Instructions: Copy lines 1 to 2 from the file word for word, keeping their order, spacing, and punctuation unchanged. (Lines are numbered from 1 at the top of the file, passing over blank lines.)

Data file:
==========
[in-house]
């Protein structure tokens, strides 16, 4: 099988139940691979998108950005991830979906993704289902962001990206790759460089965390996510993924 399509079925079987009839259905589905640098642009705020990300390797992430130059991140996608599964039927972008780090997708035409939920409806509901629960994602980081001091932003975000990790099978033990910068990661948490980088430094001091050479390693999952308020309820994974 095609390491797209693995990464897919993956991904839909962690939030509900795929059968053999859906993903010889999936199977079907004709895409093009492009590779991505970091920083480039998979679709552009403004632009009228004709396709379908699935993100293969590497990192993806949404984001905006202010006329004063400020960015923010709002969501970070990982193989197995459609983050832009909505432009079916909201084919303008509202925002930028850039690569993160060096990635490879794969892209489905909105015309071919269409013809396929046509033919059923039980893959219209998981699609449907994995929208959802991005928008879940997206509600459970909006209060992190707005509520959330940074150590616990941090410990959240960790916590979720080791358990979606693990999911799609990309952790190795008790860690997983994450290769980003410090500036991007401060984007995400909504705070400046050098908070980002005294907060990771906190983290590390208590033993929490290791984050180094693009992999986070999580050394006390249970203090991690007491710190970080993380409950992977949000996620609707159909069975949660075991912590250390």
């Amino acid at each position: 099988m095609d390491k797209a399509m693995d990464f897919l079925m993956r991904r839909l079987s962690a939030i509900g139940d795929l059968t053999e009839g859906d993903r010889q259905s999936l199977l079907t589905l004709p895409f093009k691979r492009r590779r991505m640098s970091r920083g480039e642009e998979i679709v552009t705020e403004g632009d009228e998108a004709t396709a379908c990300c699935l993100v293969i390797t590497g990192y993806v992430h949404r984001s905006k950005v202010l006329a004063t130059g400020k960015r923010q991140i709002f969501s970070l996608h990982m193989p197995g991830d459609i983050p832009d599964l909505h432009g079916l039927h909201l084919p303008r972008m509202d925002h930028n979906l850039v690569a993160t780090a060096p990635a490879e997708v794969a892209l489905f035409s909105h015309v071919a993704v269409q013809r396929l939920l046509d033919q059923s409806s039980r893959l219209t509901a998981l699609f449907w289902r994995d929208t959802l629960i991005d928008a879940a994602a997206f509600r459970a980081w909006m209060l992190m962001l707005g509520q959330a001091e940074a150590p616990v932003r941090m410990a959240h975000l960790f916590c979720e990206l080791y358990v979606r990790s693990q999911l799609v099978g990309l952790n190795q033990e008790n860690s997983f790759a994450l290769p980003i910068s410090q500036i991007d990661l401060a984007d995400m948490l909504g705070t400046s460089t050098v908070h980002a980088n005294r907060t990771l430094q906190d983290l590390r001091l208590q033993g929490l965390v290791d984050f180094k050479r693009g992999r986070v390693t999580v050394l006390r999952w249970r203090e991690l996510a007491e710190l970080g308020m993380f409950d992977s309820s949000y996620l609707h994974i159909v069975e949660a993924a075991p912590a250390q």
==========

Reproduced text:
[in-house]
């Protein structure tokens, strides 16, 4: 099988139940691979998108950005991830979906993704289902962001990206790759460089965390996510993924 399509079925079987009839259905589905640098642009705020990300390797992430130059991140996608599964039927972008780090997708035409939920409806509901629960994602980081001091932003975000990790099978033990910068990661948490980088430094001091050479390693999952308020309820994974 095609390491797209693995990464897919993956991904839909962690939030509900795929059968053999859906993903010889999936199977079907004709895409093009492009590779991505970091920083480039998979679709552009403004632009009228004709396709379908699935993100293969590497990192993806949404984001905006202010006329004063400020960015923010709002969501970070990982193989197995459609983050832009909505432009079916909201084919303008509202925002930028850039690569993160060096990635490879794969892209489905909105015309071919269409013809396929046509033919059923039980893959219209998981699609449907994995929208959802991005928008879940997206509600459970909006209060992190707005509520959330940074150590616990941090410990959240960790916590979720080791358990979606693990999911799609990309952790190795008790860690997983994450290769980003410090500036991007401060984007995400909504705070400046050098908070980002005294907060990771906190983290590390208590033993929490290791984050180094693009992999986070999580050394006390249970203090991690007491710190970080993380409950992977949000996620609707159909069975949660075991912590250390």